Korean War veteran Samuel Tucker (b. 1932) describes fighting for freedom overseas and being denied those same rights at home in an interview conducted by Bill Tressler for the Veterans History Project in 2007.
BARBARA LOE FISHER: [Web video, January 28] The battle lines are clearly drawn. Now Americans have a choice to make. Will we stand up and fight to protect our freedom to make voluntary decisions about which vaccines we buy and use, or will we permit liability free drug companies and government health officials to take that freedom from us
My grandfather signed up for a war the day after Pearl Harbor was bombed, fought in Patton's army. He saw the dead and dying across the fields of Europe; he heard the stories of fellow troops who first entered Auschwitz and Treblinka. He fought in the name of a larger freedom, part of that arsenal of democracy that triumphed over evil, and he did not fight in vain. I don't oppose all wars.
Now we've got to go on to Memphis just like that. I call upon you to be with us Monday. Now about injunctions: We have an injunction and we're going into court tomorrow morning to fight this illegal, unconstitutional injunction. All we say to America is, \"Be true to what you said on paper.\" If I lived in China or even Russia, or any totalitarian country, maybe I could understand the denial of certain basic First Amendment privileges, because they hadn't committed themselves to that over there. But somewhere I read of the freedom of assembly. Somewhere I read of the freedom of speech. Somewhere I read of the freedom of the press. Somewhere I read that the greatness of America is the right to protest for right. And so just as I say, we aren't going to let any injunction turn us around. We are going on.
Rediscovered in 2006 with the fanfare usually reserved for unearthing a lost classic (which was pretty much the case), Jean-Pierre Melville's cool-blue portrait of French Resistance fighters makes a beautiful case for honor among wanted men. Back-room beatings and drive-by shootings spark a mostly conversational film about the sacrifice of spies. Melville's reputation had previously rested on chilly, remote gangster pictures like Le Samouraï (1967), but to see his canvas widened to national politics was a revelation. And the reason the movie had been ignored in the first place Fashionable French critics had dismissed it as too pro-De Gaulle. What comes around...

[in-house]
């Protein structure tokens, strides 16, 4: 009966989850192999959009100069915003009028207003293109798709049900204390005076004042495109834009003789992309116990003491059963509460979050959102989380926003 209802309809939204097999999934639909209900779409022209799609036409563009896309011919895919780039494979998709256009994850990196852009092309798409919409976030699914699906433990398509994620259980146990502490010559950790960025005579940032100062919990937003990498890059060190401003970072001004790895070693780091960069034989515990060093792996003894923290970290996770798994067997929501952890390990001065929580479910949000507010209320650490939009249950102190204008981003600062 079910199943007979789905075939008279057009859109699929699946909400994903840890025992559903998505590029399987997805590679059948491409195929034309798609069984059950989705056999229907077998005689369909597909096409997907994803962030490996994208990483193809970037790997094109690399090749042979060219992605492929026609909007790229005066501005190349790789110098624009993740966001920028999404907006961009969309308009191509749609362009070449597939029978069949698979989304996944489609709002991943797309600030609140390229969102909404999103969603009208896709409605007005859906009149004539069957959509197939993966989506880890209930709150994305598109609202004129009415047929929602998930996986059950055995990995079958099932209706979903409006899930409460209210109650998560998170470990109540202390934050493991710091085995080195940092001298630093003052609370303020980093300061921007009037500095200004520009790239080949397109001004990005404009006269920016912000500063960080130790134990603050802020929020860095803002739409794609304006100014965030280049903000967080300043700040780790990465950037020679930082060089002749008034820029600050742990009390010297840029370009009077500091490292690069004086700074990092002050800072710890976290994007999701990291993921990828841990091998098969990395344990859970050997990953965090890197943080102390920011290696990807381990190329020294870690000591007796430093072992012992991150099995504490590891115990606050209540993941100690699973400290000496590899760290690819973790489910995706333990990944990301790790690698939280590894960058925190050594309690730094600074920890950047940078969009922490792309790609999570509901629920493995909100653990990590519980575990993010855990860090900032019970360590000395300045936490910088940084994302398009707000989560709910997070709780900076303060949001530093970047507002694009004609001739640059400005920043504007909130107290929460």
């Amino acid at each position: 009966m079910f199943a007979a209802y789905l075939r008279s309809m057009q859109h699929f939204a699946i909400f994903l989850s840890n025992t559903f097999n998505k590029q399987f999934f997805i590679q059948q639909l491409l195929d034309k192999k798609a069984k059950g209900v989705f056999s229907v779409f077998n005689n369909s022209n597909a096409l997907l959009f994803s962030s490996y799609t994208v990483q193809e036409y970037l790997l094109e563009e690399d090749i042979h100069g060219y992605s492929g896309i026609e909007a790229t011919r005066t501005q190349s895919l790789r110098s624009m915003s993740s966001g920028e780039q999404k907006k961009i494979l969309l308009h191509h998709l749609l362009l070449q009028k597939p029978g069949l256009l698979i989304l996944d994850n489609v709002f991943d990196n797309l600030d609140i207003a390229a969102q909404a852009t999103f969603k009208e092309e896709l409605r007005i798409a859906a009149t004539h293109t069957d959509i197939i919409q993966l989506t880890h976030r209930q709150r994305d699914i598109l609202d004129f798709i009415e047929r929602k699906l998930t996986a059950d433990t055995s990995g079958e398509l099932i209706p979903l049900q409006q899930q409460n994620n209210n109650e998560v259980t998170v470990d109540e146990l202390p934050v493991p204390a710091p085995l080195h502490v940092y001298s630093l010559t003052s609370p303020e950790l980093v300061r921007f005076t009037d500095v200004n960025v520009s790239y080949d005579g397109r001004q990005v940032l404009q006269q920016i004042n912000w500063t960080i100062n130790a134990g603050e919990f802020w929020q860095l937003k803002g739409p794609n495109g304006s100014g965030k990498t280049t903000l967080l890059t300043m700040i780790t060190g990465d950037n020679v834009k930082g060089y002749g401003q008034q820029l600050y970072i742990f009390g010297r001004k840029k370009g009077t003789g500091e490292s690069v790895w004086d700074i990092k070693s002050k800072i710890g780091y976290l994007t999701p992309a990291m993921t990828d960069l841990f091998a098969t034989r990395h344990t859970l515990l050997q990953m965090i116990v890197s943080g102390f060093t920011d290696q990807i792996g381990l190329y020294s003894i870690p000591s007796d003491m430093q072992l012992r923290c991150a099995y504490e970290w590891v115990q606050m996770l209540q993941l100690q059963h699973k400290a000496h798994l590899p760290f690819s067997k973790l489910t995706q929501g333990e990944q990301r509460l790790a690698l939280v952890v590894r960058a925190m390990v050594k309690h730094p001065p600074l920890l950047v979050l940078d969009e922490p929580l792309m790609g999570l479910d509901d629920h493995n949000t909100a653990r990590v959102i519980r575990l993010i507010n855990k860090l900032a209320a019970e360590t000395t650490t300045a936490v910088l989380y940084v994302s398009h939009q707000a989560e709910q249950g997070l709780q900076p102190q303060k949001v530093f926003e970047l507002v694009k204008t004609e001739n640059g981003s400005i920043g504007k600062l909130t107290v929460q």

Pervy Dutch director Paul Verhoeven is better known for Basic Instinct and Showgirls, but war movies are his true métier. In this deliciously plotted WWII survival tale (a comeback of sorts for the Hollywood exile), a hotcha Jewish singer becomes a spy, a freedom fighter and a bed partner of Nazis. Talented Carice van Houten commits fully.
One of the few things not rationed during World War II, propaganda films tend to depict the enemy in the kind of one-dimensional terms not usually the making of classic cinema. And, sure, the Nazis who invade an unsuspecting English village in this Ealing effort are little more than swivel-eyed swastikabots. But the rounded, doughty villagers who stand up to them offer a stirring time capsule for the lesser-heralded aspects of war: the bonds of community on the home front. The Home Alone-style fight back is pretty thrilling too.
Four young recruits wait anxiously to be deployed to their assignments during the Vietnam War and find tensions start to simmer as issues of race, class, and sexuality come to play during their period of purgatory. The film explores the unwieldy temperaments and innate prejudices harbored by the young men set to fight for their country. 1e1e36bf2d